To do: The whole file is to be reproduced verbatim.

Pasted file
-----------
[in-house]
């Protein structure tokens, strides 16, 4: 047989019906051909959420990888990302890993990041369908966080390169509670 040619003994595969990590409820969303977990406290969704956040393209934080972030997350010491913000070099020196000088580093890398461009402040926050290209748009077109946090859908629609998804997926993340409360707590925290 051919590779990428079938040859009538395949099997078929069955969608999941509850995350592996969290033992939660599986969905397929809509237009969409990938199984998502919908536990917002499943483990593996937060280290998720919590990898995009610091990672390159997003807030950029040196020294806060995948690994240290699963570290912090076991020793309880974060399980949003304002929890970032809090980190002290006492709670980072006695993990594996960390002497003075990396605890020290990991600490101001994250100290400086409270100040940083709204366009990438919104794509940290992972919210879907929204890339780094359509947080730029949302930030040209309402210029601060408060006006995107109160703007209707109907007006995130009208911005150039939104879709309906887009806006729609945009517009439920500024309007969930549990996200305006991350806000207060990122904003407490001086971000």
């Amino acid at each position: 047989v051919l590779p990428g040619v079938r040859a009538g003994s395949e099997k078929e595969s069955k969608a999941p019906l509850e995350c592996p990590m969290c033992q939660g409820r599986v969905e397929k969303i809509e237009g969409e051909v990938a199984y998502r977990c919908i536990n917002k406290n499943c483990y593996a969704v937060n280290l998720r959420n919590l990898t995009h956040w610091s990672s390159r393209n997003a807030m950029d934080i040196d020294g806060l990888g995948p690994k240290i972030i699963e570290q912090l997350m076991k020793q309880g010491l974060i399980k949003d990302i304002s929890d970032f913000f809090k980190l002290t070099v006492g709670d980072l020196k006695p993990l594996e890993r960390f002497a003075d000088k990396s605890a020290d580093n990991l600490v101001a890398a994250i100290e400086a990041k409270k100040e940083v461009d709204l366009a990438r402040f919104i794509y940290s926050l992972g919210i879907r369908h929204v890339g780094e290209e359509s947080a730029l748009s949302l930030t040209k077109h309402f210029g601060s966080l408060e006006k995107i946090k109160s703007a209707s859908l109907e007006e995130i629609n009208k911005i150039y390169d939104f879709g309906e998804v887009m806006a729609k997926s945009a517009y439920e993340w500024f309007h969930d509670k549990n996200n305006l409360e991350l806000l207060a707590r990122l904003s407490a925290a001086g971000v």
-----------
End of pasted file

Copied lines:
[in-house]
């Protein structure tokens, strides 16, 4: 047989019906051909959420990888990302890993990041369908966080390169509670 040619003994595969990590409820969303977990406290969704956040393209934080972030997350010491913000070099020196000088580093890398461009402040926050290209748009077109946090859908629609998804997926993340409360707590925290 051919590779990428079938040859009538395949099997078929069955969608999941509850995350592996969290033992939660599986969905397929809509237009969409990938199984998502919908536990917002499943483990593996937060280290998720919590990898995009610091990672390159997003807030950029040196020294806060995948690994240290699963570290912090076991020793309880974060399980949003304002929890970032809090980190002290006492709670980072006695993990594996960390002497003075990396605890020290990991600490101001994250100290400086409270100040940083709204366009990438919104794509940290992972919210879907929204890339780094359509947080730029949302930030040209309402210029601060408060006006995107109160703007209707109907007006995130009208911005150039939104879709309906887009806006729609945009517009439920500024309007969930549990996200305006991350806000207060990122904003407490001086971000």
């Amino acid at each position: 047989v051919l590779p990428g040619v079938r040859a009538g003994s395949e099997k078929e595969s069955k969608a999941p019906l509850e995350c592996p990590m969290c033992q939660g409820r599986v969905e397929k969303i809509e237009g969409e051909v990938a199984y998502r977990c919908i536990n917002k406290n499943c483990y593996a969704v937060n280290l998720r959420n919590l990898t995009h956040w610091s990672s390159r393209n997003a807030m950029d934080i040196d020294g806060l990888g995948p690994k240290i972030i699963e570290q912090l997350m076991k020793q309880g010491l974060i399980k949003d990302i304002s929890d970032f913000f809090k980190l002290t070099v006492g709670d980072l020196k006695p993990l594996e890993r960390f002497a003075d000088k990396s605890a020290d580093n990991l600490v101001a890398a994250i100290e400086a990041k409270k100040e940083v461009d709204l366009a990438r402040f919104i794509y940290s926050l992972g919210i879907r369908h929204v890339g780094e290209e359509s947080a730029l748009s949302l930030t040209k077109h309402f210029g601060s966080l408060e006006k995107i946090k109160s703007a209707s859908l109907e007006e995130i629609n009208k911005i150039y390169d939104f879709g309906e998804v887009m806006a729609k997926s945009a517009y439920e993340w500024f309007h969930d509670k549990n996200n305006l409360e991350l806000l207060a707590r990122l904003s407490a925290a001086g971000v």